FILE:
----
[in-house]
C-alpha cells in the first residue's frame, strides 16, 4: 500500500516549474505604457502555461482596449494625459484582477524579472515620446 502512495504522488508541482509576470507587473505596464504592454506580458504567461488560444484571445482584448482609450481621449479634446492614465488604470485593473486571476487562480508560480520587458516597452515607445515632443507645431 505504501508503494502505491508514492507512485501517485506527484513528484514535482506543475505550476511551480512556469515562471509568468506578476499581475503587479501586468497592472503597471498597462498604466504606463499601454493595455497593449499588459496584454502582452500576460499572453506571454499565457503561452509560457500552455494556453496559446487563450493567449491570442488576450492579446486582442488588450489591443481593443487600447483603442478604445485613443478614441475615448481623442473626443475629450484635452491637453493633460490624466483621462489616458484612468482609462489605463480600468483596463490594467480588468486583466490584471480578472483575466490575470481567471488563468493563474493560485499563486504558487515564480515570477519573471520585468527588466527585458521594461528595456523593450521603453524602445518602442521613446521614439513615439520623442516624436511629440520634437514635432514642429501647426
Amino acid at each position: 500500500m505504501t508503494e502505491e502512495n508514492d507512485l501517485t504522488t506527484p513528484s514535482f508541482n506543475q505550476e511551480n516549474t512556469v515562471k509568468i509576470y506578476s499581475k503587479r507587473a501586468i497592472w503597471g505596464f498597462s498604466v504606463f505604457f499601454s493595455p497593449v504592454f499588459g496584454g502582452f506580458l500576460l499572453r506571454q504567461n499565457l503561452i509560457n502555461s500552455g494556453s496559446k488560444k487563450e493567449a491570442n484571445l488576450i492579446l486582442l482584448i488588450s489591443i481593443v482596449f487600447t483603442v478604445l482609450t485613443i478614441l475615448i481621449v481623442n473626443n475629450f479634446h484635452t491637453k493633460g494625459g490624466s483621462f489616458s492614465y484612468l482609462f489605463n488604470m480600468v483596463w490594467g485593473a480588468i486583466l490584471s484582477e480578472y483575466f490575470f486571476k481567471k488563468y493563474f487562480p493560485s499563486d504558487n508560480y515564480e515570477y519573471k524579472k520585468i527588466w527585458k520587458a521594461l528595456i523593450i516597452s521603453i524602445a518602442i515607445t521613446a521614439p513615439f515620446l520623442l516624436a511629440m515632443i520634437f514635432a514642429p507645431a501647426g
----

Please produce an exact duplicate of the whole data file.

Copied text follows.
[in-house]
C-alpha cells in the first residue's frame, strides 16, 4: 500500500516549474505604457502555461482596449494625459484582477524579472515620446 502512495504522488508541482509576470507587473505596464504592454506580458504567461488560444484571445482584448482609450481621449479634446492614465488604470485593473486571476487562480508560480520587458516597452515607445515632443507645431 505504501508503494502505491508514492507512485501517485506527484513528484514535482506543475505550476511551480512556469515562471509568468506578476499581475503587479501586468497592472503597471498597462498604466504606463499601454493595455497593449499588459496584454502582452500576460499572453506571454499565457503561452509560457500552455494556453496559446487563450493567449491570442488576450492579446486582442488588450489591443481593443487600447483603442478604445485613443478614441475615448481623442473626443475629450484635452491637453493633460490624466483621462489616458484612468482609462489605463480600468483596463490594467480588468486583466490584471480578472483575466490575470481567471488563468493563474493560485499563486504558487515564480515570477519573471520585468527588466527585458521594461528595456523593450521603453524602445518602442521613446521614439513615439520623442516624436511629440520634437514635432514642429501647426
Amino acid at each position: 500500500m505504501t508503494e502505491e502512495n508514492d507512485l501517485t504522488t506527484p513528484s514535482f508541482n506543475q505550476e511551480n516549474t512556469v515562471k509568468i509576470y506578476s499581475k503587479r507587473a501586468i497592472w503597471g505596464f498597462s498604466v504606463f505604457f499601454s493595455p497593449v504592454f499588459g496584454g502582452f506580458l500576460l499572453r506571454q504567461n499565457l503561452i509560457n502555461s500552455g494556453s496559446k488560444k487563450e493567449a491570442n484571445l488576450i492579446l486582442l482584448i488588450s489591443i481593443v482596449f487600447t483603442v478604445l482609450t485613443i478614441l475615448i481621449v481623442n473626443n475629450f479634446h484635452t491637453k493633460g494625459g490624466s483621462f489616458s492614465y484612468l482609462f489605463n488604470m480600468v483596463w490594467g485593473a480588468i486583466l490584471s484582477e480578472y483575466f490575470f486571476k481567471k488563468y493563474f487562480p493560485s499563486d504558487n508560480y515564480e515570477y519573471k524579472k520585468i527588466w527585458k520587458a521594461l528595456i523593450i516597452s521603453i524602445a518602442i515607445t521613446a521614439p513615439f515620446l520623442l516624436a511629440m515632443i520634437f514635432a514642429p507645431a501647426g